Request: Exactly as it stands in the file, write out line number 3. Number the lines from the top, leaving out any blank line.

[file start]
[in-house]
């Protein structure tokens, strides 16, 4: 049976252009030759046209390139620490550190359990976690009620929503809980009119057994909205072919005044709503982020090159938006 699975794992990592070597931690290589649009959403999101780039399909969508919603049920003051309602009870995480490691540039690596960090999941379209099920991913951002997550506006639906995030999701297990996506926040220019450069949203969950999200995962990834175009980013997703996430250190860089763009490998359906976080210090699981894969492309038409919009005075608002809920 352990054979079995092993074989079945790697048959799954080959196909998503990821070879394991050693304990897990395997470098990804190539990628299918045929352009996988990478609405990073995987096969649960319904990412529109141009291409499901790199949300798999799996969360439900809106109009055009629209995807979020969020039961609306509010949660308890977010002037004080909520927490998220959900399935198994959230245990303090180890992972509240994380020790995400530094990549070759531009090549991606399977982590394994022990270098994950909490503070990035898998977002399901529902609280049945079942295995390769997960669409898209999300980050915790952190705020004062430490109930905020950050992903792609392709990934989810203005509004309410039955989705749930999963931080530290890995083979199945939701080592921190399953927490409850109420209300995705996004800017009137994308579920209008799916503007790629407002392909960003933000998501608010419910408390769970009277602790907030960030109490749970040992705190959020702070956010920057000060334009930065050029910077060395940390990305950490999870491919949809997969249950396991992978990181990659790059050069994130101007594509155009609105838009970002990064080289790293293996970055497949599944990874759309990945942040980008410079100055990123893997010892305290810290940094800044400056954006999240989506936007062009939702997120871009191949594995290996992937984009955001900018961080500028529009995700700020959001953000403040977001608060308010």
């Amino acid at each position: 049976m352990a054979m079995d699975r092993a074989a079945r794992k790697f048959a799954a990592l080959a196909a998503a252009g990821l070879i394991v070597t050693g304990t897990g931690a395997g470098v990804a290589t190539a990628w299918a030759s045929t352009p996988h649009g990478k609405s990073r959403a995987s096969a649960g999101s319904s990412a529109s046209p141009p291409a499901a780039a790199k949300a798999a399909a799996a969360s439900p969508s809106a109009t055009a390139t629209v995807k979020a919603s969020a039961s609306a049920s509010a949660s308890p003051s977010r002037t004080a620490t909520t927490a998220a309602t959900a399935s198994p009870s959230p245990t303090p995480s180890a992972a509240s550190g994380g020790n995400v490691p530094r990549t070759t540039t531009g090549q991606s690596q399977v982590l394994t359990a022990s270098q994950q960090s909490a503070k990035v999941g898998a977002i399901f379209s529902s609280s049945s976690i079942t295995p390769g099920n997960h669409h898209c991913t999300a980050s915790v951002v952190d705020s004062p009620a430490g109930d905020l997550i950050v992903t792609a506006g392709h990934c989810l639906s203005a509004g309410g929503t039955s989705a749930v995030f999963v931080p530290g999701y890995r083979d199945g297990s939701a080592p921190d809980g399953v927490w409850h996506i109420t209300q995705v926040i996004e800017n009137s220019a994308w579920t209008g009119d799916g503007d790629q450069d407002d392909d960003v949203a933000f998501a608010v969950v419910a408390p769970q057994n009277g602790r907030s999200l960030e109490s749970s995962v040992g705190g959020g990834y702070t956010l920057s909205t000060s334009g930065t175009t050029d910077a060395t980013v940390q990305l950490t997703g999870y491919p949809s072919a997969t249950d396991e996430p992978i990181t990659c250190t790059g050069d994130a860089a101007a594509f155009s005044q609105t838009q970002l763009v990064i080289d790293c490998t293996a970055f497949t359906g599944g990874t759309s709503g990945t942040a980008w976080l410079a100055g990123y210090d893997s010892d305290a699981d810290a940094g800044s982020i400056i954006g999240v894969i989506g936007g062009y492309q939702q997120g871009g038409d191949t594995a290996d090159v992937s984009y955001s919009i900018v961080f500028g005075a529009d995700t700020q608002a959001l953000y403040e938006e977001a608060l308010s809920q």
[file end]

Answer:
């Amino acid at each position: 049976m352990a054979m079995d699975r092993a074989a079945r794992k790697f048959a799954a990592l080959a196909a998503a252009g990821l070879i394991v070597t050693g304990t897990g931690a395997g470098v990804a290589t190539a990628w299918a030759s045929t352009p996988h649009g990478k609405s990073r959403a995987s096969a649960g999101s319904s990412a529109s046209p141009p291409a499901a780039a790199k949300a798999a399909a799996a969360s439900p969508s809106a109009t055009a390139t629209v995807k979020a919603s969020a039961s609306a049920s509010a949660s308890p003051s977010r002037t004080a620490t909520t927490a998220a309602t959900a399935s198994p009870s959230p245990t303090p995480s180890a992972a509240s550190g994380g020790n995400v490691p530094r990549t070759t540039t531009g090549q991606s690596q399977v982590l394994t359990a022990s270098q994950q960090s909490a503070k990035v999941g898998a977002i399901f379209s529902s609280s049945s976690i079942t295995p390769g099920n997960h669409h898209c991913t999300a980050s915790v951002v952190d705020s004062p009620a430490g109930d905020l997550i950050v992903t792609a506006g392709h990934c989810l639906s203005a509004g309410g929503t039955s989705a749930v995030f999963v931080p530290g999701y890995r083979d199945g297990s939701a080592p921190d809980g399953v927490w409850h996506i109420t209300q995705v926040i996004e800017n009137s220019a994308w579920t209008g009119d799916g503007d790629q450069d407002d392909d960003v949203a933000f998501a608010v969950v419910a408390p769970q057994n009277g602790r907030s999200l960030e109490s749970s995962v040992g705190g959020g990834y702070t956010l920057s909205t000060s334009g930065t175009t050029d910077a060395t980013v940390q990305l950490t997703g999870y491919p949809s072919a997969t249950d396991e996430p992978i990181t990659c250190t790059g050069d994130a860089a101007a594509f155009s005044q609105t838009q970002l763009v990064i080289d790293c490998t293996a970055f497949t359906g599944g990874t759309s709503g990945t942040a980008w976080l410079a100055g990123y210090d893997s010892d305290a699981d810290a940094g800044s982020i400056i954006g999240v894969i989506g936007g062009y492309q939702q997120g871009g038409d191949t594995a290996d090159v992937s984009y955001s919009i900018v961080f500028g005075a529009d995700t700020q608002a959001l953000y403040e938006e977001a608060l308010s809920q």